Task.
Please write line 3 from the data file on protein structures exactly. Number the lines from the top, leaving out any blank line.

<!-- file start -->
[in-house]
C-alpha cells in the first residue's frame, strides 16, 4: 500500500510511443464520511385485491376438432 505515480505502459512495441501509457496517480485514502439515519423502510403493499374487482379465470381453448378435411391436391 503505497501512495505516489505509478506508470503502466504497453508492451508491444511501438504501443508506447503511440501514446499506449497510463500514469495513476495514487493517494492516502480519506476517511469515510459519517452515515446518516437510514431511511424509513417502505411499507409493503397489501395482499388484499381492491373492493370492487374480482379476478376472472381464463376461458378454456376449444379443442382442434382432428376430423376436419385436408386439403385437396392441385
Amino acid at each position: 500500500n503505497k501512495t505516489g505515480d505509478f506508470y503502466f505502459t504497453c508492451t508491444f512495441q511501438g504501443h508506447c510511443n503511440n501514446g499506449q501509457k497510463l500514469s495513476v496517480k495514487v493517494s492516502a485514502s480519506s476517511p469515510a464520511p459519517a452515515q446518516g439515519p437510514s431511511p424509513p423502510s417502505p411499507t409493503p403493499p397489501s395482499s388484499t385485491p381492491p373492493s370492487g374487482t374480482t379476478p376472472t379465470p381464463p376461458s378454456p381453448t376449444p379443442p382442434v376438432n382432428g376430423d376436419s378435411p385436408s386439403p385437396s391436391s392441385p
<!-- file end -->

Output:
Amino acid at each position: 500500500n503505497k501512495t505516489g505515480d505509478f506508470y503502466f505502459t504497453c508492451t508491444f512495441q511501438g504501443h508506447c510511443n503511440n501514446g499506449q501509457k497510463l500514469s495513476v496517480k495514487v493517494s492516502a485514502s480519506s476517511p469515510a464520511p459519517a452515515q446518516g439515519p437510514s431511511p424509513p423502510s417502505p411499507t409493503p403493499p397489501s395482499s388484499t385485491p381492491p373492493s370492487g374487482t374480482t379476478p376472472t379465470p381464463p376461458s378454456p381453448t376449444p379443442p382442434v376438432n382432428g376430423d376436419s378435411p385436408s386439403p385437396s391436391s392441385p